One of my favorite success stories was for a young family from Peru. The wife was a U.S. citizen who petitioned her husband. Instead of an interview with a DHS officer in the United States, he was required to attend an interview at the U.S. embassy in Lima. We fully expected him to pass with flying colors and return to his family in a matter of days. However, he was unexpectedly denied. The officer brought up unfounded concerns of fraud, and in that intimidating environment, the husband admitted to the fraud, which resulted in the need for a waiver. Waivers like this commonly take up to a year to process. The unanticipated year-long separation from her husband was too much for his wife to bear — and in fact, the anxiety and depression were major contributions to a miscarriage she suffered soon after the denial. Under these circumstances, I prepared the waiver application but submitted it in an unusual way (directly to a DHS field office instead of a national processing center) and asked that it be expedited. This request was granted, and a waiver that would normally take a year to approve was approved in just two days. The husband was able to quickly return to the U.S. as a permanent resident and reunite with his wife and growing family.
I’m not sure if this is a funny story, but it may be funny relative to my other stories. I represented one woman whose eligibility for permanent residency hinged on her recollection of her entry into the United States in 1992. With facts that were almost 30 years old and without much supporting evidence, a DHS officer is likely to hunt for and exploit any possible weaknesses in her story. That was certainly true for this case. This client was called in for two interviews, which is unusual. Her account was picked apart, and the interviewing officer claimed her multiple statements were plainly inconsistent. I disagreed, and knew I could make a reasonable argument that the statements did not conflict at all. In order to make that argument, in my written brief submitted after the interviews, I literally cited an online dictionary and an online Spanish-English dictionary, to say that the words in her statements did not have conflicting definitions. I wondered if this strategy would backfire, and if citing the dictionary would come across as insulting. But the gamble was worth the effort, and this woman is now a permanent resident.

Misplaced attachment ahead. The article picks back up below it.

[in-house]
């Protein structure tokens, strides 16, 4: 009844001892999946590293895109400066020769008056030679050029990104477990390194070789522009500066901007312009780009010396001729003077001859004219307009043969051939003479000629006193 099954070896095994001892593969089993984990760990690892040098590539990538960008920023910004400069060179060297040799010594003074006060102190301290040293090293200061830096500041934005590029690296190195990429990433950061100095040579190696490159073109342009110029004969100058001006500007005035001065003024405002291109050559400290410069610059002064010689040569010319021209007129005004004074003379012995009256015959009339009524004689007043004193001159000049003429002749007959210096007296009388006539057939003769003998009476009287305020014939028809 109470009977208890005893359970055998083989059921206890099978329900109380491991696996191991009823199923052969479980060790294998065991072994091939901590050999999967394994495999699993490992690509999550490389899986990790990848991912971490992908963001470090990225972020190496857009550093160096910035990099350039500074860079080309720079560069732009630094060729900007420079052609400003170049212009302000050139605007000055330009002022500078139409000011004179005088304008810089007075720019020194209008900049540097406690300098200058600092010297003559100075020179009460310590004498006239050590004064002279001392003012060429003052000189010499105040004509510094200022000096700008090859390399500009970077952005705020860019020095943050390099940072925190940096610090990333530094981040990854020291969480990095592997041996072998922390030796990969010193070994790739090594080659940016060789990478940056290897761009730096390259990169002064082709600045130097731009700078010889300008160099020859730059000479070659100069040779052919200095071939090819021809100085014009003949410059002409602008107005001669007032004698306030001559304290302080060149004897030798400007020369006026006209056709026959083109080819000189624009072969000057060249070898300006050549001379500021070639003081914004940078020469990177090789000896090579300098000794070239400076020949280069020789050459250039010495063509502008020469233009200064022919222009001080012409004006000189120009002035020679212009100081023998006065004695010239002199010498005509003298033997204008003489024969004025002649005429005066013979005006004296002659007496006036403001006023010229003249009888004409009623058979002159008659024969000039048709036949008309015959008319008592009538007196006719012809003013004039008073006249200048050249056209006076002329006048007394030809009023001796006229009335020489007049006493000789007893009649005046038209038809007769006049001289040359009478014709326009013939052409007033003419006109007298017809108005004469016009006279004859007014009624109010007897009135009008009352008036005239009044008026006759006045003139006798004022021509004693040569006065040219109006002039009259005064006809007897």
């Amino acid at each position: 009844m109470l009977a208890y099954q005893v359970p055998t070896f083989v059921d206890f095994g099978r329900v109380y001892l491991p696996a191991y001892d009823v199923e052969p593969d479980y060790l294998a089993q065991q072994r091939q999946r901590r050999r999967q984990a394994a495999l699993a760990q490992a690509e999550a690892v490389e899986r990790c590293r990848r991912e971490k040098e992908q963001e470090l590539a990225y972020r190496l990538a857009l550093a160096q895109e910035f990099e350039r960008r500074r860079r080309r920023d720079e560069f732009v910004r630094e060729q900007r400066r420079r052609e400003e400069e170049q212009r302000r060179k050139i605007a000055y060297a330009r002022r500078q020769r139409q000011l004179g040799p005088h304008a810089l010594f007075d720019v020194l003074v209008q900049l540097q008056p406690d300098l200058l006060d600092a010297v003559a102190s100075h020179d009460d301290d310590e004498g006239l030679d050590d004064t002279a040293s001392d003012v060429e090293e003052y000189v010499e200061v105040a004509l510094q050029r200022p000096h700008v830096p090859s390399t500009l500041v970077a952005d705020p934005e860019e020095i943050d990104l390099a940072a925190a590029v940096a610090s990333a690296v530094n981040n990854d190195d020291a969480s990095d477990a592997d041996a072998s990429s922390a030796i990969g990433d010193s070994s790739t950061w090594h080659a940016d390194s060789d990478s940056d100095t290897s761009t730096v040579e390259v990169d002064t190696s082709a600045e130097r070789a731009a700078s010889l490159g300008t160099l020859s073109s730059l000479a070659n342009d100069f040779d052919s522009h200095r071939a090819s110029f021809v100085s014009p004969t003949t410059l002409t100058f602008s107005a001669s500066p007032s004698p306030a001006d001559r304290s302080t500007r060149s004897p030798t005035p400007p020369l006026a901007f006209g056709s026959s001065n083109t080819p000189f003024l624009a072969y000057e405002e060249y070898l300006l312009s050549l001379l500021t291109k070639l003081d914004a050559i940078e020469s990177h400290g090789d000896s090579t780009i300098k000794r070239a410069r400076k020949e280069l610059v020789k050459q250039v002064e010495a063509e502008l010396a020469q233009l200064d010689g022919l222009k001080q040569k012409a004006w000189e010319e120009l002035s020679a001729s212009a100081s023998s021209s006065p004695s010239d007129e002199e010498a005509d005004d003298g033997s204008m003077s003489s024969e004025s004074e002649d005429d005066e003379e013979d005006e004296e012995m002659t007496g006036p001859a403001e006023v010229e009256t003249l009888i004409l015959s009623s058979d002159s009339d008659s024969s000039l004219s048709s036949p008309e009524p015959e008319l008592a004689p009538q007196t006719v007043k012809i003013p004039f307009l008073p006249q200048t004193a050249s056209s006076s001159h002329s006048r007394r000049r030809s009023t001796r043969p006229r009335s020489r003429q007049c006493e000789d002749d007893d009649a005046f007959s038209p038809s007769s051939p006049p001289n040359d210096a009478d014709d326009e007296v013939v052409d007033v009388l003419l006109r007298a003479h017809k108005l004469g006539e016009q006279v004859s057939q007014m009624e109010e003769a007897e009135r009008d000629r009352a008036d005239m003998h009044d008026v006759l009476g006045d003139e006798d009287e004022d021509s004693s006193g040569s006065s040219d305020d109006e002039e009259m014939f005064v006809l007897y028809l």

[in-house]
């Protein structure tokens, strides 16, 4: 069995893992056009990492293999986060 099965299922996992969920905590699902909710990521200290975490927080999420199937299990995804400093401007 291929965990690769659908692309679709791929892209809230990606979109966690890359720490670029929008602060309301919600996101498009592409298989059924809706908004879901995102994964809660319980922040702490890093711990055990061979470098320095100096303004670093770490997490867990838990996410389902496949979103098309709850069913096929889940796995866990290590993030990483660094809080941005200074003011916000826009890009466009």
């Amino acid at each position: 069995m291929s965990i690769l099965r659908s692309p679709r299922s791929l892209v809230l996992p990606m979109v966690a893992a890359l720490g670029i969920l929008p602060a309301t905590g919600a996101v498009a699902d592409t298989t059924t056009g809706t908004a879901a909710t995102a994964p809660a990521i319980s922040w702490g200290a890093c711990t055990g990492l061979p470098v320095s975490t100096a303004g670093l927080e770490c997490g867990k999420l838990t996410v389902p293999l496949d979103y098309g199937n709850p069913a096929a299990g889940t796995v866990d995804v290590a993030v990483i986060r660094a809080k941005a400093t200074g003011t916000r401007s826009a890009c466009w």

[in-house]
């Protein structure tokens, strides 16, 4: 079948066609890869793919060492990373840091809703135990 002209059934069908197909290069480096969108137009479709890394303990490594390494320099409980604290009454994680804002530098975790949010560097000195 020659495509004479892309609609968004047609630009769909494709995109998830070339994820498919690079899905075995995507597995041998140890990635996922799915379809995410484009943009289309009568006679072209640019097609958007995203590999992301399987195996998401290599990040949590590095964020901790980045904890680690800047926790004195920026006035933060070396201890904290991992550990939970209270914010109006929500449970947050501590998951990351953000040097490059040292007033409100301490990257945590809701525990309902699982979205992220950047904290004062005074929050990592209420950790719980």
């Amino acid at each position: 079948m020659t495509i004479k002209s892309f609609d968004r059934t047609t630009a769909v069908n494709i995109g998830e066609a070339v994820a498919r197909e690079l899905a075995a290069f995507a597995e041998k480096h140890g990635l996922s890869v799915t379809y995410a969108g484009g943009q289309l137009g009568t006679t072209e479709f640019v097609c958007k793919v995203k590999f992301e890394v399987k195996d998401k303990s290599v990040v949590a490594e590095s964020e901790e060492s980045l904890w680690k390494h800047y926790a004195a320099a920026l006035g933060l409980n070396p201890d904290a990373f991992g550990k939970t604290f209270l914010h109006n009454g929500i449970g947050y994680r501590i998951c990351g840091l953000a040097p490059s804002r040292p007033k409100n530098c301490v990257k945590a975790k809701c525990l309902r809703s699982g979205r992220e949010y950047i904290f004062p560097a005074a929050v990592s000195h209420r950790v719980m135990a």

Ok, fantastic. Let’s now shift to discussing some advice for aspiring lawyers. Do you work remotely? Onsite? Or Hybrid? What do you think will be the future of how law offices operate? What do you prefer? Can you please explain what you mean?
I work in an office, from 9 to 5 and for five days a week. Even though I work in an office, almost all my interaction with a client is by phone or email. In fact, thanks to this pandemic, I often don’t meet a client until the day of their hearing or interview, and the client may not even know what I look like until that moment when their case is almost complete.
Most of immigration work can be done on a computer anywhere. Because of the lessons we learned over the past year, W&O’ offers work-from-home to almost any employee who wants to take that offer. I imagine this will only become more available in the future, and the transition between office and home only more seamless.
How has the legal world changed since COVID? How do you think it might change in the near future? Can you explain what you mean?
Almost all my work can be done on paper or online, which was true even before the pandemic. It used to be the W&O’ philosophy that starting a case and gaining a client was reliant on a face-to-face connection and a handshake. We used to charge extra for consultations over the phone that couldn’t be done in person. Now, we know that the convenience and safety of a phone call or Zoom call are valued more. Our policy is reversed, where we now discourage in-person appointments if possible. The added convenience and safety, coupled with the confidence and optimism I mentioned earlier, will win over potential clients even over long distances.
We often hear about the importance of networking and getting referrals. Is this still true today? Has the nature of networking changed or has its importance changed? Can you explain what you mean?